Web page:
Maximize your event planning ability

April 30th, 2015


My housemates believe that at John Carroll there is “one excellent party to every six parties.” In the last three years, I’ve been to parties that look like a World War I trench; kitchens where confessions and secrets are shared, and saunas (I mean basements) which have been anywhere between wet, sticky and completely gross.


However, it is not hard to have a good time. Through this examination of parties, I hope you, the reader, will feel more comfortable with hosting an excellent party.


Whether you are on the front lines of Warrensville, or on the quiet side around it, your house will be rocking it next semester if you take note below.


Some of the best parties are low-key yet high power, which are intimate and focus on the individual. The Jeff House located northwest of John Carroll features such prowess of a relaxing yet wild evening. You never know who will show up at “the Jeff House.”
Time simply seems to stop. This borderline trap house makes one realize that hanging out with friends is a key to a good time. “The Taj” and “the Hut” are households that also focus on the low-key/high power mantra.


Some of the worst parties I’ve attended (no names, please) involve a disinterest in the party guests and absolutely no attention to detail or cleanliness. If you are out of toilet paper and don’t clean your dishes, you shouldn’t invite your mother over let alone a horde of freshmen. These houses become notorious and are later ignored by the potential party guests.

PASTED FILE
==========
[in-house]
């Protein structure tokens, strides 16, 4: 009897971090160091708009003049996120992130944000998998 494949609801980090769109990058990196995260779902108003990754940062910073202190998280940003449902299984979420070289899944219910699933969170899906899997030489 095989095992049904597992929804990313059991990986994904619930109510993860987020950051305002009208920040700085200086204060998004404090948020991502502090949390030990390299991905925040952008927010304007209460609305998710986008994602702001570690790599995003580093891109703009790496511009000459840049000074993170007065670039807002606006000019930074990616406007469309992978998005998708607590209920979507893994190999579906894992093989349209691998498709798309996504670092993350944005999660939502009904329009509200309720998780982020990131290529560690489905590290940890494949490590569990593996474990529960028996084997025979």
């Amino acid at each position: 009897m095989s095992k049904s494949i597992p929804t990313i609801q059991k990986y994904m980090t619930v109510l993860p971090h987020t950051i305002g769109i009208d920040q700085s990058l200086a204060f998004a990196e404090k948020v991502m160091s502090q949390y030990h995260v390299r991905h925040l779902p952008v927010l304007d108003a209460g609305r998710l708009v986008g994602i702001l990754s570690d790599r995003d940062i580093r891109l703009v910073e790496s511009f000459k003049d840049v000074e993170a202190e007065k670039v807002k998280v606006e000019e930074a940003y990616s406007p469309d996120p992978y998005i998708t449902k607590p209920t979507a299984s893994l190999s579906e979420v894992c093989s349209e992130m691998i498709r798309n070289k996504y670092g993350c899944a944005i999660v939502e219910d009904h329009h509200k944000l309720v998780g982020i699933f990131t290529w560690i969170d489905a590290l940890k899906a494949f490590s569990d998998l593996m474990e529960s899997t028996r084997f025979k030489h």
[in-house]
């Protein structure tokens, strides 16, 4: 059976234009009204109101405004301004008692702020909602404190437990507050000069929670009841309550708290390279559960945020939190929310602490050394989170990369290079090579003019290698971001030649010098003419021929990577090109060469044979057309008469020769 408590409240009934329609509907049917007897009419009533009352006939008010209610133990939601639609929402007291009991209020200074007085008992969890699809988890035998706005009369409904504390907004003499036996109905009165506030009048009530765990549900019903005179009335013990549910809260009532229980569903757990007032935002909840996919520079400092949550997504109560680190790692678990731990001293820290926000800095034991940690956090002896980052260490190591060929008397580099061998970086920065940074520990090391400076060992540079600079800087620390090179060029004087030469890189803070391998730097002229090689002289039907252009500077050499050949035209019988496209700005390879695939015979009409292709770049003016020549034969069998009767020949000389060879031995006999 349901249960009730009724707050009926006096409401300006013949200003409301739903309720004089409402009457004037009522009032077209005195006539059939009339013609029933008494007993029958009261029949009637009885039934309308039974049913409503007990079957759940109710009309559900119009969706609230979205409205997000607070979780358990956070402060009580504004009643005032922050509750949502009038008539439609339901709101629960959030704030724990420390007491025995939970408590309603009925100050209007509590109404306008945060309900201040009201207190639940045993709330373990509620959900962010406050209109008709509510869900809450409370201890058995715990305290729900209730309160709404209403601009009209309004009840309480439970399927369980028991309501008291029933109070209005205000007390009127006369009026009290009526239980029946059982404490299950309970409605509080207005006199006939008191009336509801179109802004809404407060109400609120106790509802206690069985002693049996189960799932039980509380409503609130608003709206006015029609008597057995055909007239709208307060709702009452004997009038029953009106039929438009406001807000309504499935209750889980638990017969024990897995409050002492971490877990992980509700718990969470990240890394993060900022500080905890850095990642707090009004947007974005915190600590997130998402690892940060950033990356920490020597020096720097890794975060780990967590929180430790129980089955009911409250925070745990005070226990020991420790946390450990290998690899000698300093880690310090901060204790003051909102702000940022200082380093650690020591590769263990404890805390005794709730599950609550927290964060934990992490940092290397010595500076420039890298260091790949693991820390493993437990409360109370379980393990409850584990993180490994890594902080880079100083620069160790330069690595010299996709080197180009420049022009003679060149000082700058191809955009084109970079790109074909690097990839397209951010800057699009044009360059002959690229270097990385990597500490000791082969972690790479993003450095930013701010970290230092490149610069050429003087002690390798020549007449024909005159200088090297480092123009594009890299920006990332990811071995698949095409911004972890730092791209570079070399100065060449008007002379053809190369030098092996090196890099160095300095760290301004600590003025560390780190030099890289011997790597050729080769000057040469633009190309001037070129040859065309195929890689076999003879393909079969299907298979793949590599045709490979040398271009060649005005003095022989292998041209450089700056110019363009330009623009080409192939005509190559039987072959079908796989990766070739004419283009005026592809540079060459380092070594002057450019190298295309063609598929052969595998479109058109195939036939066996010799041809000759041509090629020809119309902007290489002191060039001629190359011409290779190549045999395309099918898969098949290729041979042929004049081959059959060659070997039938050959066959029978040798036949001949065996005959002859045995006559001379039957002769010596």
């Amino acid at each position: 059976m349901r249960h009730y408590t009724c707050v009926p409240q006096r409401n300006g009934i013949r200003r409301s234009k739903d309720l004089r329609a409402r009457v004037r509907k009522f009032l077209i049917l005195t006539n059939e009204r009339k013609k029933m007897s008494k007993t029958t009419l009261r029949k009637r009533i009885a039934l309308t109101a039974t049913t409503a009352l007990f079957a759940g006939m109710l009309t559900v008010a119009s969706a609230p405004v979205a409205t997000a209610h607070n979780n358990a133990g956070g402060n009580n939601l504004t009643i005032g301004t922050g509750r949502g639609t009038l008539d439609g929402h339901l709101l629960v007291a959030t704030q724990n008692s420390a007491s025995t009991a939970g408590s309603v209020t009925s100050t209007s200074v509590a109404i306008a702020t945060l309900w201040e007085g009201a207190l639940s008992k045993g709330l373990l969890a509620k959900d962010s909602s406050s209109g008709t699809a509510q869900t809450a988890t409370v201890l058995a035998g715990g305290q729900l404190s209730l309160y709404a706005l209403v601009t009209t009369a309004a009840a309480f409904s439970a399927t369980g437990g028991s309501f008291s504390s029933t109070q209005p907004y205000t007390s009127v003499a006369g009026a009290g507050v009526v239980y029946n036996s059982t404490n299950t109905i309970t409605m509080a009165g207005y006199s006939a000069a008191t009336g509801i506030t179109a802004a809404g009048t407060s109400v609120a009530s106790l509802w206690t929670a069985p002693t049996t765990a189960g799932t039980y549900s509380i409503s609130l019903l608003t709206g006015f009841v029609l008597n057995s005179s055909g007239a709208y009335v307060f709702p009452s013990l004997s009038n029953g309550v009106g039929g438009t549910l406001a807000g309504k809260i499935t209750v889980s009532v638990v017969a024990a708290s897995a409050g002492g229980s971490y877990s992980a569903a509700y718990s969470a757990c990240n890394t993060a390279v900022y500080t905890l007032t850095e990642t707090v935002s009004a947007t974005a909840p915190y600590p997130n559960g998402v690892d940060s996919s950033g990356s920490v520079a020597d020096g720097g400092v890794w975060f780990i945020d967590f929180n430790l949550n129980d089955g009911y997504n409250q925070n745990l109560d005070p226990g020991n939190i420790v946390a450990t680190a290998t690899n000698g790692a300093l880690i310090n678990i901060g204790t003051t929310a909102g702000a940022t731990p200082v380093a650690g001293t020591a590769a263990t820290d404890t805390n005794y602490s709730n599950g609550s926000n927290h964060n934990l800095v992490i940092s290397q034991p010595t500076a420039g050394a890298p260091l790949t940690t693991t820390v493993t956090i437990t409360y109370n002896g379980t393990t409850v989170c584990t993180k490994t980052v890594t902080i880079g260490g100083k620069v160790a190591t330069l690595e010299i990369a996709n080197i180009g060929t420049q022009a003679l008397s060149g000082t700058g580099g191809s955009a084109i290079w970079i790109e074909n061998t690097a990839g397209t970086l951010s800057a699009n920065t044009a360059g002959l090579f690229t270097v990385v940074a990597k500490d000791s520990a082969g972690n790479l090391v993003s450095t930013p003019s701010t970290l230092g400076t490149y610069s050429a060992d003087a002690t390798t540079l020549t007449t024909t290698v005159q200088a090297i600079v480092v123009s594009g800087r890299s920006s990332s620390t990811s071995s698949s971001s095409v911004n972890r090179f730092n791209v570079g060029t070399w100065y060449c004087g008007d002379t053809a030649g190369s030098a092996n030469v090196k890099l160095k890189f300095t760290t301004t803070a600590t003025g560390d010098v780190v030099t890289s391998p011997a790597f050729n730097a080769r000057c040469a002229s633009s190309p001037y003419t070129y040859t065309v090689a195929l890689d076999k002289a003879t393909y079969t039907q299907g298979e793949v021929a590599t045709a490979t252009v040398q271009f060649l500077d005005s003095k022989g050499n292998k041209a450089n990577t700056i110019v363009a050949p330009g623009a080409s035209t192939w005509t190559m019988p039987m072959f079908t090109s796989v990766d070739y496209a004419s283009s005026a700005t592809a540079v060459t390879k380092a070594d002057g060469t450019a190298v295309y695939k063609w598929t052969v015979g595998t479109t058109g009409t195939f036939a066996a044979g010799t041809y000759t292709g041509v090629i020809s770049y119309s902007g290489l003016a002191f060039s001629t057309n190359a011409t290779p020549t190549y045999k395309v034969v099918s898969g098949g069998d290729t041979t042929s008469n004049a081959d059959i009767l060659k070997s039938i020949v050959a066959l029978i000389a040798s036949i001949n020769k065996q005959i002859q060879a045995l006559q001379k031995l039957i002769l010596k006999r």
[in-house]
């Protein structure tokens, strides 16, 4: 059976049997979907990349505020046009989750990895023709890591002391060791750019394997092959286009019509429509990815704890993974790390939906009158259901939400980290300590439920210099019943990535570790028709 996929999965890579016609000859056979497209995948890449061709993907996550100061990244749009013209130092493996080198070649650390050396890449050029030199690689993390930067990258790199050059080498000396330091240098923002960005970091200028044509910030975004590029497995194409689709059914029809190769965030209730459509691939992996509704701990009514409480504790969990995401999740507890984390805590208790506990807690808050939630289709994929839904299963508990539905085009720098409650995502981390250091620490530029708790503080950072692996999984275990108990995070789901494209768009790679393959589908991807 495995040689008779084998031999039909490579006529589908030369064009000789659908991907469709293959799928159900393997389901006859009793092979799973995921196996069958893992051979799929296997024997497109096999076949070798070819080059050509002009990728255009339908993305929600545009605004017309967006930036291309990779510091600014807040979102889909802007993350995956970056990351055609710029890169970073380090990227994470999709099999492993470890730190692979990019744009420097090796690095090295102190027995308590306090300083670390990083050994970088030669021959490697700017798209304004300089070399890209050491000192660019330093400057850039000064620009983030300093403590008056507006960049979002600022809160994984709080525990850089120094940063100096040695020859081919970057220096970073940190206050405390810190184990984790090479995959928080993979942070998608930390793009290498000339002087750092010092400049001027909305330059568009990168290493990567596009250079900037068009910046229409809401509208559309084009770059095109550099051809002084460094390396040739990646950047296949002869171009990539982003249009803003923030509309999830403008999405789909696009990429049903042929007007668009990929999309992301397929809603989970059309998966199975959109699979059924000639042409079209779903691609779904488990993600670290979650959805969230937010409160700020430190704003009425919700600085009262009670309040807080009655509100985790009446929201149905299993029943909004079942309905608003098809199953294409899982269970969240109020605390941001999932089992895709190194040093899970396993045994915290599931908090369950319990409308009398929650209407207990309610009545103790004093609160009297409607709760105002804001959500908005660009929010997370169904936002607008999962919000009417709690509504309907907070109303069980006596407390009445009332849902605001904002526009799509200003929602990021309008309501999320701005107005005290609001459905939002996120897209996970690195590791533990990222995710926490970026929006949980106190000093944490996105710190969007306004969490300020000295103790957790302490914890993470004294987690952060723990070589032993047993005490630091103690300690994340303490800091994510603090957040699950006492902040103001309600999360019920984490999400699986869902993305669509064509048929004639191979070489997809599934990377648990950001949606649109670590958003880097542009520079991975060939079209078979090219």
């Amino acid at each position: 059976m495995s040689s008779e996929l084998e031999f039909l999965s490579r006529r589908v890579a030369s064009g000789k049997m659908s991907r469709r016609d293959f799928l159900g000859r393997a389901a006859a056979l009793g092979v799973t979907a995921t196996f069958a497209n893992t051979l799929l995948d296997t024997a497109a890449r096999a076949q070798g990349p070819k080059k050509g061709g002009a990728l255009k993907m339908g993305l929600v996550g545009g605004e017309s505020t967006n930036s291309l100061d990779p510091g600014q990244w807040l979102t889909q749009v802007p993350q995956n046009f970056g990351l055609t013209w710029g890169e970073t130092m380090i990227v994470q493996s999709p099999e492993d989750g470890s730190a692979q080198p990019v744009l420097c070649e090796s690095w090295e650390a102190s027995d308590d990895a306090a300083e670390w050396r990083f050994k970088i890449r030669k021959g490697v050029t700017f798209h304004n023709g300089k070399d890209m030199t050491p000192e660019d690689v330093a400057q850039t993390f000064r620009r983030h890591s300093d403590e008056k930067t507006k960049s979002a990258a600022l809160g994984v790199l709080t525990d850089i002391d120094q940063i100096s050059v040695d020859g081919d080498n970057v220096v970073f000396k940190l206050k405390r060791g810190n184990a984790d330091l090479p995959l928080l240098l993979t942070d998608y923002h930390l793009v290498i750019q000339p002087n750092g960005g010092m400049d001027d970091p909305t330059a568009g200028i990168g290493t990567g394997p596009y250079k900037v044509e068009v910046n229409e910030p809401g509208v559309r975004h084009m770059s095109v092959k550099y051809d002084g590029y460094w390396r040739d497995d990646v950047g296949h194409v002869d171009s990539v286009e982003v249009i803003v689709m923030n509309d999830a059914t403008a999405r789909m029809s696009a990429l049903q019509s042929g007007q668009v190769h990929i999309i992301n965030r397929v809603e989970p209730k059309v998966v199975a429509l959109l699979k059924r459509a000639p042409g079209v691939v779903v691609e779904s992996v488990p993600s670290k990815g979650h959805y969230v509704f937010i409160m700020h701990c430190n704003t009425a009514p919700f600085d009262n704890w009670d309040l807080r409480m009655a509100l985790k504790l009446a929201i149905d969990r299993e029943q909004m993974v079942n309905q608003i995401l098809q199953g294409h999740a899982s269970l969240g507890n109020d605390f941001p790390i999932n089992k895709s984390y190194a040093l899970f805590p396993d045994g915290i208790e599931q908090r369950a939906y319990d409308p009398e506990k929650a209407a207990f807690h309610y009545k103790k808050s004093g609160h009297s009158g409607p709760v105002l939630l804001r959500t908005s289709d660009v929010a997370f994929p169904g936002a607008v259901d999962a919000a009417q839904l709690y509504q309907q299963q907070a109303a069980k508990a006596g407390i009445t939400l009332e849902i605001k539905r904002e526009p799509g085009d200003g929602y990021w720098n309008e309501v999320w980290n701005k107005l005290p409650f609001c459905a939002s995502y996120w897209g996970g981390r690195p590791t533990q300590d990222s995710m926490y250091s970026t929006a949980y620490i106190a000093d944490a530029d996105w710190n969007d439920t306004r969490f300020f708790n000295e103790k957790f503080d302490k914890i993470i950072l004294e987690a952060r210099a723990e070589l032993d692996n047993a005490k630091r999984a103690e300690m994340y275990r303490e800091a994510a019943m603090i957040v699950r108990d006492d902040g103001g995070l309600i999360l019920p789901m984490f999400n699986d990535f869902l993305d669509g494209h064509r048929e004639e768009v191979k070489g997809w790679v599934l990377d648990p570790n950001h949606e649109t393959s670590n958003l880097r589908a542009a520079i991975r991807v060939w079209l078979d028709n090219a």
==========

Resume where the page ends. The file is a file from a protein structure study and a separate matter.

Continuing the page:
There are many elements that correlate with the success of a party. Population control is a must have if your party is going to see a lot of visitors. If your parties try to pack people inside like cows in a  slaughterhouse, think otherwise. You’re hosting a party, not a rendition of “The Jungle” by Upton Sinclair.


Try to provide enough refreshments for the amount of guests you will host. Sadly, you might not be able to budget snacks for your guests. Parties like “Colony Fest” made it a priority to serve pizza and cookies, which was a blessing to the visitors they received.


Your party’s music is a rock: it can either build a foundation of hot tunes or can sink your party like a corpse on the set of CSI: Miami. Not everyone will be happy with the music you play, but try to incorporate diversity in the playlist. Remember, there are a few genres that are off limits. No one wants to hear your Australian ambient music (well, I would). Don’t advertise that you are having a DJ at your party unless there truly is a DJ.  People will be upset if it’s your one friend from high school fiddling with an auxilary  cord in the back of the basement.


One feature that my household prides itself on is decoration and theme. “The CTP House” (located west of Warrensville) and “Graham’s Basement” prefers theme parties, which gives a fun challenge to guests. The theme doesn’t need to be strongly enforced, but gives your party an advantage. Streamers and tissue paper can go along way to turn your basement to a scene from the film ‘Taken’ to a selfie-filled heaven of uniqueness.


A random guest at a party I held in January recently cited the party as “one of the best of the semester.” These high laudations are within everyone’s reach. Just try your best and you can create a memorable night for the world.